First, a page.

A Security Architecture For Information Assurance And Availability in MANETs
George Mason University
Currently, End-to-End protection architectures, including pervasive
ones such as the Internet Protocol suite, as well as others, typically
focus on protecting the network availability ignoring the end-system
host or device. Unfortunately, this leads to attacks against the availability
and information assurance of the overall system including host-based
denial of service attacks and data ex-filtration. In MANETs, such
attacks become even more debilitating because each node has a dual role
acting both as a source and as a router.
To address such attacks, we extend the protection beyond the network
encompassing the host end-system platform. By isolating each
application running on the end hosts, we extend our ability to
scalably and effectively enforce policies beyond network
communications to memory, file I/O, and inter-application
communications. However, the functions are not merely those of a
separation kernel, as applications must interact with the underlying
host OS and other applications, whenever permitted by policy.
A direct implication of our architecture is that the realization of an
end-to-end security protection system must include specific security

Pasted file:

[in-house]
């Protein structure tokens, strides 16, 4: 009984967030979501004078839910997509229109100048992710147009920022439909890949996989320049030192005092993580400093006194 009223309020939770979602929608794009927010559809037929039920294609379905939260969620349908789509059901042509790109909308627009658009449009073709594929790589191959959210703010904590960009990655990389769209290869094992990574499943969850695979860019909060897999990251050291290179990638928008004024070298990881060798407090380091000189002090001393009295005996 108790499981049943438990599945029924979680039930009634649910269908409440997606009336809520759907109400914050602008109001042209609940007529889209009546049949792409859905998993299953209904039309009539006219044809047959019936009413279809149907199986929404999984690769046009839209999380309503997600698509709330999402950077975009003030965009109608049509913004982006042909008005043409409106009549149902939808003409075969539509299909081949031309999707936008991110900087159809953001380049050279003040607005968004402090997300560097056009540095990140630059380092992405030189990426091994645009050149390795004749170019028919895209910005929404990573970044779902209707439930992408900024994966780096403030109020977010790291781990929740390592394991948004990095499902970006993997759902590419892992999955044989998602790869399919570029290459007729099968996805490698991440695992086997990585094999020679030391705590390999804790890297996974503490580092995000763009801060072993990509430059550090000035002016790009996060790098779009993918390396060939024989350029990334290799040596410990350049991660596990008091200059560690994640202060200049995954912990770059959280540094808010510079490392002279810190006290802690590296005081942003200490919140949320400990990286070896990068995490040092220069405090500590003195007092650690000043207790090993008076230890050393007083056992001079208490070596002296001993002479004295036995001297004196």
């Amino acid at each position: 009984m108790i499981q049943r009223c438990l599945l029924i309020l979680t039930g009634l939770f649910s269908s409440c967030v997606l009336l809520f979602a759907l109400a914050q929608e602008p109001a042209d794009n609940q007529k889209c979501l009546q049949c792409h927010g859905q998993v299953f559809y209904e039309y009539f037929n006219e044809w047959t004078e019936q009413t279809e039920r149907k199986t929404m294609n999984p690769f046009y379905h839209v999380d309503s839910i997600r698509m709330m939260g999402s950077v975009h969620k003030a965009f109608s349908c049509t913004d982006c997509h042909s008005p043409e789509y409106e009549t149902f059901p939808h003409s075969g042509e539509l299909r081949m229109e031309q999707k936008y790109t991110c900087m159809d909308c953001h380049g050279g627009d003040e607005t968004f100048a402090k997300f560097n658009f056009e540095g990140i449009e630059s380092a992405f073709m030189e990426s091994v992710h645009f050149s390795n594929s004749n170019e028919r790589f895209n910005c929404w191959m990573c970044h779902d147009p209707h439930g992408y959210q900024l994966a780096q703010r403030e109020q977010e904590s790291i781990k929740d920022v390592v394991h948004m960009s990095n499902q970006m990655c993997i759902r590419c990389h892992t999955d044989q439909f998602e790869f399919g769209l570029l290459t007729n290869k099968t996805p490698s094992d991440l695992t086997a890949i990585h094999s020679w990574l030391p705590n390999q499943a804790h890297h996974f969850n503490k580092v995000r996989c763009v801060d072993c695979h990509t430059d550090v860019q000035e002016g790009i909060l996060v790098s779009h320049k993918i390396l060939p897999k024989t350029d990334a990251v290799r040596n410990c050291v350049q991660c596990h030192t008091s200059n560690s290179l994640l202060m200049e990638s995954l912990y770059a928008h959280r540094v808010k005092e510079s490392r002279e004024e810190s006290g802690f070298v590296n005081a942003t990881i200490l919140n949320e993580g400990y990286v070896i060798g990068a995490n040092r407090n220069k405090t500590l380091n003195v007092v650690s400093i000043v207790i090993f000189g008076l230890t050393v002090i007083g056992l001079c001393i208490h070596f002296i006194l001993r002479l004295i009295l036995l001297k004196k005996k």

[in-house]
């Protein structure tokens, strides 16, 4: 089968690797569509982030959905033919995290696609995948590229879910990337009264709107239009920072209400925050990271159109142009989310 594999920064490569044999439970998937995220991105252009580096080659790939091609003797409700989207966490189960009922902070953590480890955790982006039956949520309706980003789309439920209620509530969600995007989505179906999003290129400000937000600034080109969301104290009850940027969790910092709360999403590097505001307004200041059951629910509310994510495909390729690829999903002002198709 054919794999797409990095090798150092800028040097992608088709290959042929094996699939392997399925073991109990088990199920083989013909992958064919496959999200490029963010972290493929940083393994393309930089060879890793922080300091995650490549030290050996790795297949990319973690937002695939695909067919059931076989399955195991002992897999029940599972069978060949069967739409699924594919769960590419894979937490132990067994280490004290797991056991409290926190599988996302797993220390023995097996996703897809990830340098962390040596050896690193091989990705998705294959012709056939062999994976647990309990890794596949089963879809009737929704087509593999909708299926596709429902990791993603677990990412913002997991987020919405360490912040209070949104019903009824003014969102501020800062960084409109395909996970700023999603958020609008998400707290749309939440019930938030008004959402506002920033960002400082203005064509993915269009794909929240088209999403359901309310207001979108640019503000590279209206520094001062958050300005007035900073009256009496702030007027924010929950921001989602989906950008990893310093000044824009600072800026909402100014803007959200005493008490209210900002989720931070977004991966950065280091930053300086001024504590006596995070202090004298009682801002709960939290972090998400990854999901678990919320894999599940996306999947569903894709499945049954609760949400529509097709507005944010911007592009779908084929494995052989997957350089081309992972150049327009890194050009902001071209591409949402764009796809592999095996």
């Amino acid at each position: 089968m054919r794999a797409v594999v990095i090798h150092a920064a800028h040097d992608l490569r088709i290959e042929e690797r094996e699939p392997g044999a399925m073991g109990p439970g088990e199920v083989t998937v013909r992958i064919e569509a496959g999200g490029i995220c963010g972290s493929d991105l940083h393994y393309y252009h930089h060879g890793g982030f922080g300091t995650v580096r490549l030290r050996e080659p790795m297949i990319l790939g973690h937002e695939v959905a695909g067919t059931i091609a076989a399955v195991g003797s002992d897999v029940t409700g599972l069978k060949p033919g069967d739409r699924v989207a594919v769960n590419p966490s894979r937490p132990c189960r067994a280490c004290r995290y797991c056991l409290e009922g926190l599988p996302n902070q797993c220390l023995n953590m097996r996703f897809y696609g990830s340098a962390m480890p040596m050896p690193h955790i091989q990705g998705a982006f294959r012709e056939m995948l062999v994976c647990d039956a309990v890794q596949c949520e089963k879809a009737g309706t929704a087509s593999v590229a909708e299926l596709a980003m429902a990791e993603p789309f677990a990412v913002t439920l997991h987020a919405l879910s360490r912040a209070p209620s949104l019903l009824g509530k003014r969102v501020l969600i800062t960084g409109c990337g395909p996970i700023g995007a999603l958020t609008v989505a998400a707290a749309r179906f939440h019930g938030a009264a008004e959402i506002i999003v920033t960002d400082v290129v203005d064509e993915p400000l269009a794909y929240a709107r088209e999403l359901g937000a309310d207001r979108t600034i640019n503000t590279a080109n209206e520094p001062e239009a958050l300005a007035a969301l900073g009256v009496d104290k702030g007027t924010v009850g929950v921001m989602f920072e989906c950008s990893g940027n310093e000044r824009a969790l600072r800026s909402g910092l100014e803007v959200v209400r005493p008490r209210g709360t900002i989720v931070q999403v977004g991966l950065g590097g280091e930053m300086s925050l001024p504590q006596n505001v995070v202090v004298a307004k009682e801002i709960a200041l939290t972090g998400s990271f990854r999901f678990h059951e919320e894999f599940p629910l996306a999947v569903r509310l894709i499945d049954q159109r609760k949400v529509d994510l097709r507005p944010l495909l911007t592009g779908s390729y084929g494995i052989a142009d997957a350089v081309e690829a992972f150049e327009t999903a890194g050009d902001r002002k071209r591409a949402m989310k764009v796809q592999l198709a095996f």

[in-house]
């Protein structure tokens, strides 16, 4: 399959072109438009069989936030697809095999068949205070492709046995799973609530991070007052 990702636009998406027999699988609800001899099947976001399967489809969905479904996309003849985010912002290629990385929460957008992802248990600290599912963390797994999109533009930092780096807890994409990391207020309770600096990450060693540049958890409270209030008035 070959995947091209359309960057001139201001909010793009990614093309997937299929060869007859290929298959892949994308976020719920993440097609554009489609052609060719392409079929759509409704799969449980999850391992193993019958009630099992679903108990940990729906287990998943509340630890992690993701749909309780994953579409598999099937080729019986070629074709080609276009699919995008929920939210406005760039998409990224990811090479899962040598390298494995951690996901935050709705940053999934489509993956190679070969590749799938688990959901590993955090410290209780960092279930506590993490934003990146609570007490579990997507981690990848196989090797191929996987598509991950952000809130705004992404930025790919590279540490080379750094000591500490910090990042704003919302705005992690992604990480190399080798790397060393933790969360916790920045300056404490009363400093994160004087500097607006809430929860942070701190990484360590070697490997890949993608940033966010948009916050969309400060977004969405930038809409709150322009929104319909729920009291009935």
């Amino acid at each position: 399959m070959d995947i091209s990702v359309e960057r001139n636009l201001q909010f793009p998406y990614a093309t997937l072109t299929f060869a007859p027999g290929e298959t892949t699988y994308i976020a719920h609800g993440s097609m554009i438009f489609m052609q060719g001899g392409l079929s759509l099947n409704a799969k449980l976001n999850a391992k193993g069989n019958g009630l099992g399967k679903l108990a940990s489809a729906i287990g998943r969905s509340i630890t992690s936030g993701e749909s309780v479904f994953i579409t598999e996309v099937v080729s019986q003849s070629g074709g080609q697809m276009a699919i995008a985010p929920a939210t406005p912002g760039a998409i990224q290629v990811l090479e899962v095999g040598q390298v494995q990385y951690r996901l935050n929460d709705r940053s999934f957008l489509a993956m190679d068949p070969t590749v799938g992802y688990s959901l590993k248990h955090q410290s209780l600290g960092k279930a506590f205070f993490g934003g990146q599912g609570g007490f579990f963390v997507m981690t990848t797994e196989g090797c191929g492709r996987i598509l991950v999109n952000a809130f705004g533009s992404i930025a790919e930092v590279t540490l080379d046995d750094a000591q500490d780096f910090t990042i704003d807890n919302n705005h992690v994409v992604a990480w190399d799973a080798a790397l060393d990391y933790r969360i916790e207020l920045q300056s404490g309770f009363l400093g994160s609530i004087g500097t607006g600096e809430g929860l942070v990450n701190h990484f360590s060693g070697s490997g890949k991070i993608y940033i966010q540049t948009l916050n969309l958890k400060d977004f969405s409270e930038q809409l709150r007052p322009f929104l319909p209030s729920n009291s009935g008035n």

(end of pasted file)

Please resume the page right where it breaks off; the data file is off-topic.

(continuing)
mechanisms on the host that would be able to isolate services and
regulate their resources. Our approach exploits the complementary
strengths of four well-known components: lightweight virtualization,
kernel-level resource management, mandatory access control (MAC)
frameworks, and stackable file systems. Finally, we show that
our system does not incur significant resource overhead or
performance degradation making it appropriate for real-time
applications on resource constraint platforms.
This is joint work with Dr. Anup Ghosh.
Angelos Stavrou is Assistant Professor in the Department of Information and Software Engineering and a member of the Center for Secure Information Systems at George Mason University, Fairfax, Virginia. He received his M.Sc. in Electrical Engineering, M.Phil. and Ph.D. (with distinction) in Computer Science all from Columbia University. He also holds an M.Sc. in theoretical Computer Science from University of Athens, and a B.Sc. in Physics with distinction from University of Patras, Greece. His current research interests include security and reliability for distributed systems, security principles for virtualization, and anonymity with a focus on building and deploying large-scale systems. He is a member of the ACM, the IEEE, and USENIX.